As confusing as it may seem at first glance, the script is fairly straightforward and cleverly uses all the tricks in the “time travel” book to create a compelling rollercoaster ride of a movie. Another problem that arose from this first draft was the length of it. After restoring the timeline, the DeLorean, with “Doc” in it, is hit by a bolt of lightning transporting him back to the Old West, in the year 1885, forcing Marty to once again, go back in time and rescue his friend. As soon as Sid Sheinberg read the script, he saw that there was enough material in this mammoth of a draft to make two sequels instead of just one. This was something that neither of the Bobs had had in mind when they were first approached about making a sequel, but decided to run with it, as both filmmakers were fans of the Western genre, and had always wanted to make one. With this new development, they also had to tell the cast and crew that they might be in for a bit more that they had signed for. The cast and crew, having had such a wonderful experience shooting the first movie, decided to go all in too, and so it was decided by all those concerned that it might be quicker and cheaper to shoot both movies back to back. Being something that is quite common practice nowadays with many sequels and sagas being shot back to back like The Lord of the Rings (2001-2003), Harry Potter and the Deathly Hallows Parts 1 & 2 (2010-2011), and Pirates of the Caribbean: Death Man’s Chest, and Pirates of the Caribbean: At World’s End (2006-2007), to name just a few; it wasn’t done that often back in the day with Alexander and Ilya Salkind being pioneers in this practice with their epic two-part adaptation of Alexander Dumas’ The Three Musketeers (1973-1974), with a later aborted attempt to do the same with Superman: The Movie, and Superman II. The shoot proved to be a gruelling experience for the cast and crew due to the lengthier shooting schedule, but ultimately an enjoyable one, even if some of those involved wouldn’t necessarily agree to that statement.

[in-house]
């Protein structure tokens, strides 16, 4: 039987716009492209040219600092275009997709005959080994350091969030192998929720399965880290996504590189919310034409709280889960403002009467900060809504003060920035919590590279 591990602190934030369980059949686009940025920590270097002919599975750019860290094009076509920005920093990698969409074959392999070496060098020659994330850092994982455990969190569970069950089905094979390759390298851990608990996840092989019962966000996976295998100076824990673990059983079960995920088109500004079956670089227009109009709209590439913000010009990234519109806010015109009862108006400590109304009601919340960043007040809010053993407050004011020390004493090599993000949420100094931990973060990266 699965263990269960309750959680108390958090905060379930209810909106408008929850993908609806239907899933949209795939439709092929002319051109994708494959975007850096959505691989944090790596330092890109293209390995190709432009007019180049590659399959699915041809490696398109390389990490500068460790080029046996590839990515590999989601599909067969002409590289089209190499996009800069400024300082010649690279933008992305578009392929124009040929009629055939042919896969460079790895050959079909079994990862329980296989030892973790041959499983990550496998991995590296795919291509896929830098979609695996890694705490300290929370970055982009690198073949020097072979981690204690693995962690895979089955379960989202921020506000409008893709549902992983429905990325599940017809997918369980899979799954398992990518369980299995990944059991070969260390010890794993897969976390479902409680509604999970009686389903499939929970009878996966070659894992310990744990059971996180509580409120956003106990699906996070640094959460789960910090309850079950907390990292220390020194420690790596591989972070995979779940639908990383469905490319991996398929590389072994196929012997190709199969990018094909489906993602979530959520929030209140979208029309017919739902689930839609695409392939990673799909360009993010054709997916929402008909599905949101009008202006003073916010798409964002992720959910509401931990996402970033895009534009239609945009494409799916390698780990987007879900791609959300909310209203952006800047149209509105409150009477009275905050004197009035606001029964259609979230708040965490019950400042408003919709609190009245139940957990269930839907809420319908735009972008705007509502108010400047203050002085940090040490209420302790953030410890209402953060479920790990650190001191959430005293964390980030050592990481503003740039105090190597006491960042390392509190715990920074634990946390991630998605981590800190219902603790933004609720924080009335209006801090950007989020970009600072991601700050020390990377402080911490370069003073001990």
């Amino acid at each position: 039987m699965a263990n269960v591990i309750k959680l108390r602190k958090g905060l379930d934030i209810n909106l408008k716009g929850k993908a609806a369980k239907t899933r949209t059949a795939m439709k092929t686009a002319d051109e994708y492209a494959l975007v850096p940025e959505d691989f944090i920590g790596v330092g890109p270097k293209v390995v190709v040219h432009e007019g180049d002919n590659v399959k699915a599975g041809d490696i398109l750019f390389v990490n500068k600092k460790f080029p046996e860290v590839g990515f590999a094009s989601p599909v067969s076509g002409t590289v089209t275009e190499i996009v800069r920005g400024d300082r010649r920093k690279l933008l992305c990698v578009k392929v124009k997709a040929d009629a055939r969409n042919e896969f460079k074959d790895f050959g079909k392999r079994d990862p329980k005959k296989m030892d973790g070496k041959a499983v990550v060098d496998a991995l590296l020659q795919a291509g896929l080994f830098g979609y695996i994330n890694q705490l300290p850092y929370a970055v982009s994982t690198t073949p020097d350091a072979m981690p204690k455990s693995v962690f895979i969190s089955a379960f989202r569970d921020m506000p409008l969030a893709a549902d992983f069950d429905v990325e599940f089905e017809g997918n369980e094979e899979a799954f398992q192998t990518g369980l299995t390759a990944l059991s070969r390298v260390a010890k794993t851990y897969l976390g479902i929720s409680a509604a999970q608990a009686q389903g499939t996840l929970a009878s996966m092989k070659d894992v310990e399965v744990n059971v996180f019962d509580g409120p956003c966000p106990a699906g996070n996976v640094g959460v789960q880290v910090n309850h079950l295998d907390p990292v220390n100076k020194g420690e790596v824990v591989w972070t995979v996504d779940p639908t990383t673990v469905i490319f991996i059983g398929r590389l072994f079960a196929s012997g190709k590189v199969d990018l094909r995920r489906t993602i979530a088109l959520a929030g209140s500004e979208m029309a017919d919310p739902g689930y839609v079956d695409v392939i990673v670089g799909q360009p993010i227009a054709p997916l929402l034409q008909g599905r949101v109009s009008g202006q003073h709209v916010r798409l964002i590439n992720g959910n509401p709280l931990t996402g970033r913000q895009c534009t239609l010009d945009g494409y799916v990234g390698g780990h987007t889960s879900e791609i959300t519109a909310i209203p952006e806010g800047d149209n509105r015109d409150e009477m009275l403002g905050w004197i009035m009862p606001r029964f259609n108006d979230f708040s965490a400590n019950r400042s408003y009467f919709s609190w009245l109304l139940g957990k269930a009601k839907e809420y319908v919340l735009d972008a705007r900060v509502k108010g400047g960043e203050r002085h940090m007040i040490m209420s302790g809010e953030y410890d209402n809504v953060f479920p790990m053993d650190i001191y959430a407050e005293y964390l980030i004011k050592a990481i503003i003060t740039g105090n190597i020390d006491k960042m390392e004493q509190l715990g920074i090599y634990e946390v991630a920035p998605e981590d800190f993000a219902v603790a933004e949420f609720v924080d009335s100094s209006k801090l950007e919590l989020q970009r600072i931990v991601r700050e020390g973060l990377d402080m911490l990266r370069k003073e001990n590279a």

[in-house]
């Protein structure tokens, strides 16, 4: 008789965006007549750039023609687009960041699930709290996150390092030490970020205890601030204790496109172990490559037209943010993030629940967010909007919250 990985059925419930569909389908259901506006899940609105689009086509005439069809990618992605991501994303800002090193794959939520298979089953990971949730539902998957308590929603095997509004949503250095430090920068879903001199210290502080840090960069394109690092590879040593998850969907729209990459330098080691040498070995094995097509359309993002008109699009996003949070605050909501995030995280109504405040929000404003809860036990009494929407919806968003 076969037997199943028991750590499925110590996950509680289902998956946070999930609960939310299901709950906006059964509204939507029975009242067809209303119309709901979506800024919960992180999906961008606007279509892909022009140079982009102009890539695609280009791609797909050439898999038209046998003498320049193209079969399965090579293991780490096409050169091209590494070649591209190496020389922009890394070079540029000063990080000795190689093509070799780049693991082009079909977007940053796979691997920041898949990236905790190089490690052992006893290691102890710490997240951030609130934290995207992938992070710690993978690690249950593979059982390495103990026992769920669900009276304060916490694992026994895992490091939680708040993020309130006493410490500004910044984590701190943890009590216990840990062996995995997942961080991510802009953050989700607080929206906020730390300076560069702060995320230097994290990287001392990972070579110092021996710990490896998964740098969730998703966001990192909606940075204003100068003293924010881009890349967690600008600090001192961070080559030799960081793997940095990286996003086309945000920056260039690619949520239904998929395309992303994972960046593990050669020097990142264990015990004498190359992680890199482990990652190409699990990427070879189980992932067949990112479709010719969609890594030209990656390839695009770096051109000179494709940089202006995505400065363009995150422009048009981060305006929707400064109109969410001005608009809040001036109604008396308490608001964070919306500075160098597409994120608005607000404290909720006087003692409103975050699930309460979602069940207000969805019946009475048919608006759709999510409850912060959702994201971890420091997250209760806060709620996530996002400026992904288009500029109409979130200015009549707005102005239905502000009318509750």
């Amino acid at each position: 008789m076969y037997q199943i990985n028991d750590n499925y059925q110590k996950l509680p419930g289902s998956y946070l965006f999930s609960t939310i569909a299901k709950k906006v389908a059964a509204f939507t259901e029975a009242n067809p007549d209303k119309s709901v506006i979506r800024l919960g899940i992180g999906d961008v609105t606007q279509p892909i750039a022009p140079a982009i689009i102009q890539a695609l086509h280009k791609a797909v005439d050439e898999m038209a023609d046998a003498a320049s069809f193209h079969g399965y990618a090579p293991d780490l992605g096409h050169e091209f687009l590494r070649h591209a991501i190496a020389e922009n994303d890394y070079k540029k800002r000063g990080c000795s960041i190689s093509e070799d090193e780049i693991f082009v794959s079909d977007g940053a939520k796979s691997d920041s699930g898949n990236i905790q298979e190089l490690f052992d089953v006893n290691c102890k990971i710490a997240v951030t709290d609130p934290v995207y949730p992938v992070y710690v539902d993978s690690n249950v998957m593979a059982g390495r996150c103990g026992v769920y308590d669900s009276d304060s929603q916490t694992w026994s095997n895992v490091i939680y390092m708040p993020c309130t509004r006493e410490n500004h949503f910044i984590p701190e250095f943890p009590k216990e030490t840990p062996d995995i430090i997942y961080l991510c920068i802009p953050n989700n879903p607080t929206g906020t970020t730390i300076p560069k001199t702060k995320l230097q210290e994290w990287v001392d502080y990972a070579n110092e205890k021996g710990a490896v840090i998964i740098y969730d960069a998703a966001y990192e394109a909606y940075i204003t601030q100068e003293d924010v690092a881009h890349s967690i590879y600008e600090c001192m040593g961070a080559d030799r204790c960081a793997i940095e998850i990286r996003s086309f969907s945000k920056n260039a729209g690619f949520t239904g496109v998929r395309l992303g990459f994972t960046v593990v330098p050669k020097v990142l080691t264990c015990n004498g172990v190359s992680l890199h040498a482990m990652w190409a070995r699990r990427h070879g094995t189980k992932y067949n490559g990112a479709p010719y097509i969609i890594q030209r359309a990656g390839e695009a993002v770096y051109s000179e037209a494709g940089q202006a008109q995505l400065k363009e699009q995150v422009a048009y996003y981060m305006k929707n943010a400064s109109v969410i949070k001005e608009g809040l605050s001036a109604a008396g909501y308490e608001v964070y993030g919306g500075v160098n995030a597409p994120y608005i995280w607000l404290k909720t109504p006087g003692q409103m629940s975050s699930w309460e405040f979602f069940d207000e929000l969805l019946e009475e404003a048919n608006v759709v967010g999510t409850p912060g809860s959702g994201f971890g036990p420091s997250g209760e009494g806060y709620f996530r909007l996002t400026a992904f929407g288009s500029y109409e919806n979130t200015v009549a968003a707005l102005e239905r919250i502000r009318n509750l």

Having being unable to reach an agreement with Crispin Glover to reprise his role as George McFly, it was time for the filmmakers to get creative. In the new draft, they had written George McFly off the main body of the story as much as they could but, having chosen to go down the route of re-visiting the first movie in the film’s third act, they had to find an actor who had enough of a physical of resemblance, and who was good at copying Glover’s mannerisms. They found such actor in Jeffrey Weisman. Weisman was an up-and -coming actor who was making a name for himself as an imitator. The filmmakers thought they had struck gold with him, and inmediately hired him. Weisman was at first delighted to be working on the Back to the Future sequel, as he thought this move would further his acting career but, what everyone neglected to tell him was that he would be sparingly used at best, always in heavy makeup to obscure his features, as to make him look more like Glover, or shot out of focus to hide the fact that Glover wasn’t in the movie. The filmmakers wanted to be as faithful to the story’s continuity as possible, and wanted the main audience to feel that Glover was still in the movie. That meant no promotion tours for Weissman afterwards, and no spotlight on him as an actor. The actor inmediately felt the pressure of filling such big shoes as soon as he came on set. He didn’t feel particularly welcomed by any of the cast and crew, and was constantly reminded that he was there to act as a stand-in more than anything else. It also didn’t help that the actor had to be in facial prostethics most of the time, that gave his face a weird and deformed appearance. There was a funny incident in which the actor run into some of the cast members who were shooting Dick Tracy, Warren Beatty (1990), next door. They too were all in heavy facial prosthetics, but nevertheless kept on staring at Weissman, as if he were a member of their cast, but with even more extreme makeup on. For the Future scenes, in which the actor had to wear old age makeup and being hung upside down on a especially designed floating harness, on the excuse that old George had thrown his back, would end up causing the actor excruciating back pain as a result of being upside down for long periods of time. Most of the crew and cast think, and this was later confirmed by Bob Gale on subsequent interviews, that they felt Glover had being such a pain in the neck to deal with, that they decided to have his character upside down for those sequences as punishment. Lea Thompson never felt entirely comfortable with Weissman being there, as she’d got on famously with Glover on the previous movie, and admitted to having had a cold and distant attitude towards the actor. The controversy would not end there, however, as the crew had used molds of Glover’s face from his old-age makeup from the previous movie to use as a guideline for Weissman’s facial prosthetics. This, along with other rumors that the filmmakers were using some of the footage from the previous movie to intercut into the sequel, came to Glover’s attention, who decided to sue the Studio for using his likeness without his consent. He wound up winning the claim, and his win paved the way from preventing Studios from doing the same to other actors in the future. Glover was further helped by private confidences a disgruntled Weissman had made to the actor over the phone complaining about the cold treatment he’d received from most of the crew, and his agent’s inability to negotiate a better salary for him. These declarations would later come back to haunt Weissman, as he’d been expressly told not to get in contact with Glover under any circumstances, digging himself a deeper and bigger hole for his acting career in the future, as no Studio would want to hire him on account of his indiscretions. The overall experience ended up being a bittersweet one for the actor, but has since made his peace with it.